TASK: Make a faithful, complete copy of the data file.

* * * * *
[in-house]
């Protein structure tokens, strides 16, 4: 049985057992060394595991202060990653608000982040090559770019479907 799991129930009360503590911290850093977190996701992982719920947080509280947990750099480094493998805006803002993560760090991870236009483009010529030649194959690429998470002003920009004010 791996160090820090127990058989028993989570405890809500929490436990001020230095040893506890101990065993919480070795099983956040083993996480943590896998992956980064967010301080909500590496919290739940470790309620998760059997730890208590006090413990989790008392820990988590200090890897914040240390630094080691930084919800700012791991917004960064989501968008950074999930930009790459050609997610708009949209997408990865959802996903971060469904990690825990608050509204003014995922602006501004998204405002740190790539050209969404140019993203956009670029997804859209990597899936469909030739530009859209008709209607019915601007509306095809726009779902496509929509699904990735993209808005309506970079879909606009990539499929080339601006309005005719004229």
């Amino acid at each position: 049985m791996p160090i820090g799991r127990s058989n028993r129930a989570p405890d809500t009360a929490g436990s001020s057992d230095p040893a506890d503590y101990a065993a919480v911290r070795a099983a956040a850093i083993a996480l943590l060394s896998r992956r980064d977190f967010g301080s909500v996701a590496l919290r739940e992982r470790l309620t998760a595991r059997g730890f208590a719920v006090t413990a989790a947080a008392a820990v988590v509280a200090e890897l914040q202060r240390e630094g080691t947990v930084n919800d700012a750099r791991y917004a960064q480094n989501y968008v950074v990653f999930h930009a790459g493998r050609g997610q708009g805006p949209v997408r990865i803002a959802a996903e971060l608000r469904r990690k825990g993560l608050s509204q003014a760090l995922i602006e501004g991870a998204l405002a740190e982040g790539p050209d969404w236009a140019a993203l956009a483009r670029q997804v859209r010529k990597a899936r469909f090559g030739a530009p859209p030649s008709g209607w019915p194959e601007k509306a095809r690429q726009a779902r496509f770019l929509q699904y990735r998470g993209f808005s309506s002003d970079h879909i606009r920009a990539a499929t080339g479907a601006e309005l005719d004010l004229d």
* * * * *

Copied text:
[in-house]
């Protein structure tokens, strides 16, 4: 049985057992060394595991202060990653608000982040090559770019479907 799991129930009360503590911290850093977190996701992982719920947080509280947990750099480094493998805006803002993560760090991870236009483009010529030649194959690429998470002003920009004010 791996160090820090127990058989028993989570405890809500929490436990001020230095040893506890101990065993919480070795099983956040083993996480943590896998992956980064967010301080909500590496919290739940470790309620998760059997730890208590006090413990989790008392820990988590200090890897914040240390630094080691930084919800700012791991917004960064989501968008950074999930930009790459050609997610708009949209997408990865959802996903971060469904990690825990608050509204003014995922602006501004998204405002740190790539050209969404140019993203956009670029997804859209990597899936469909030739530009859209008709209607019915601007509306095809726009779902496509929509699904990735993209808005309506970079879909606009990539499929080339601006309005005719004229």
């Amino acid at each position: 049985m791996p160090i820090g799991r127990s058989n028993r129930a989570p405890d809500t009360a929490g436990s001020s057992d230095p040893a506890d503590y101990a065993a919480v911290r070795a099983a956040a850093i083993a996480l943590l060394s896998r992956r980064d977190f967010g301080s909500v996701a590496l919290r739940e992982r470790l309620t998760a595991r059997g730890f208590a719920v006090t413990a989790a947080a008392a820990v988590v509280a200090e890897l914040q202060r240390e630094g080691t947990v930084n919800d700012a750099r791991y917004a960064q480094n989501y968008v950074v990653f999930h930009a790459g493998r050609g997610q708009g805006p949209v997408r990865i803002a959802a996903e971060l608000r469904r990690k825990g993560l608050s509204q003014a760090l995922i602006e501004g991870a998204l405002a740190e982040g790539p050209d969404w236009a140019a993203l956009a483009r670029q997804v859209r010529k990597a899936r469909f090559g030739a530009p859209p030649s008709g209607w019915p194959e601007k509306a095809r690429q726009a779902r496509f770019l929509q699904y990735r998470g993209f808005s309506s002003d970079h879909i606009r920009a990539a499929t080339g479907a601006e309005l005719d004010l004229d």